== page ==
Present Tense Biennial: Chinese Character is exciting to me because it is the first acknowledged ethnic arts show I've seen that doesn't just quietly sneak in a racial diversity of artists, but actually declares that tactic as its raison d'etre, and does it in a context of melding three ways of organizing community (past, present, and future?) Billing itself simply as a show where "31 artists reflect on and reinterpret contemporary Chinese culture," Present Tense surprises less with its actual work than with its intentions. Much of the work -- I assume deliberately -- rides the line of orientalism, or at least exotification of the Chinese Other. What's fascinating is that some of this work is by Chinese Americans, such as Thomas Chang, who's been making a career out of photographing charged spaces empty of people, to see what is left behind; Chang's photo series of Chinese landmarks can only be called surreal in the scenes' utter absence of human presence. It's squirmily uncomfortable, and some of the best work such a show can present.
Don't get me wrong, the other work is fine ... fun and interesting and worthy and all that. But it IS the usual mix of primarily conceptual candy with raucous and speculative photography and fine drawing: essentially the three modes artists in the Bay Area underground are restricted to. There is a fun column of rice bowls, and an interesting installation of chopsticks painted to become graphs of the racial content of cities where the artist has lived, and a worthy sound installation of different languages emitted from a grid of microphones that looks from a distance like a Go board. There's Anita Chang's fun documentary of growing up making fortune cookies and lifting weights. There is a lovely wall installation of calligraphy made from curling twigs. There are walls and walls of beautiful, as well as derivative, photographs of Chinese people, going about their stereotypical or hipsterosyncratic business, depending on the photographer. And, perhaps the best work in the show, there is a wonderful and terribly appropriate series of storefront installations celebrating and parodying the 150-year-old mercantile and export relationship between China and the US.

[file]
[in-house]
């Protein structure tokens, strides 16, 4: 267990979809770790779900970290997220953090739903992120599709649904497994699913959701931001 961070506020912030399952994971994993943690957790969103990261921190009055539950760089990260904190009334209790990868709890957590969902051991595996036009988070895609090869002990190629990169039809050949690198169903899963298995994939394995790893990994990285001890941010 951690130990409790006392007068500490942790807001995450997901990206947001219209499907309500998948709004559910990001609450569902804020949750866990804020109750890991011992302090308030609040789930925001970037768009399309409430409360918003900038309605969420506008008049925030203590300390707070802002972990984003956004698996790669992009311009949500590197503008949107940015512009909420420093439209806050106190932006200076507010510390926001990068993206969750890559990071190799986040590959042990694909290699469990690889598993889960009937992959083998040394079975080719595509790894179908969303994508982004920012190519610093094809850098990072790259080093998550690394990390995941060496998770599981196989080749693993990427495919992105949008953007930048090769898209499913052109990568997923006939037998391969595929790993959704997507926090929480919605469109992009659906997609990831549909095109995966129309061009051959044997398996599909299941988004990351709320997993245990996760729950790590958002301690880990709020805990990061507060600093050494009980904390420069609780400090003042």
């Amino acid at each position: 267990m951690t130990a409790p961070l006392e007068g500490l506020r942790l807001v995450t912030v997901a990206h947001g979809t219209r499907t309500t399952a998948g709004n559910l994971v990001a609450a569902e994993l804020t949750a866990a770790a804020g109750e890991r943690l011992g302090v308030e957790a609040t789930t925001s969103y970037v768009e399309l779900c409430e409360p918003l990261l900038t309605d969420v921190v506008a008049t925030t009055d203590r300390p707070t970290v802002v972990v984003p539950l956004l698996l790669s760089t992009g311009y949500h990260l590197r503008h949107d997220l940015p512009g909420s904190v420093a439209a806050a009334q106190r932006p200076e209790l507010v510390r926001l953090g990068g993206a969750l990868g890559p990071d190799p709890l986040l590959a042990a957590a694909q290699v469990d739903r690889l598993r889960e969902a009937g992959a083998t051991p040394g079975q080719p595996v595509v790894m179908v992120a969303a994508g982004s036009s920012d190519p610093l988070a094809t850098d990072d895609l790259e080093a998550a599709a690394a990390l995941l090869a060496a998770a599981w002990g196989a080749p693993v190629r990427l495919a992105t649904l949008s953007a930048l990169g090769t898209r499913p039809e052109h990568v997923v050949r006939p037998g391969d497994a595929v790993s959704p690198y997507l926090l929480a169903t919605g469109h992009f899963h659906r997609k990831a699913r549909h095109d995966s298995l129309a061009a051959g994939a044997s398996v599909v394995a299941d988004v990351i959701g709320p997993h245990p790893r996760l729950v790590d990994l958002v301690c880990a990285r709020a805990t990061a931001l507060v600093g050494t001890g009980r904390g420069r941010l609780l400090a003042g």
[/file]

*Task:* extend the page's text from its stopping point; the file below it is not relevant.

Nothing wrong with that. But is it so wrong of me to find this interesting more because these artists are from different countries and linguistic traditions, and yet working in the same visual idiom towards the same project of de-and-re-stereotyping? Am I missing the point when I say that this show can only be done once before it loses its interest, or that the next biennial will have to diversify aesthetically and formally in order to stay relevant? Is it bad of me to recommend you see the show as a perfect embodiment of a transitional moment in American racial politics? And am I mistaken when I assume that my confusion about which artist did what (caused by poorly placed wall labels) is yet another small symptom of this fascinating shift?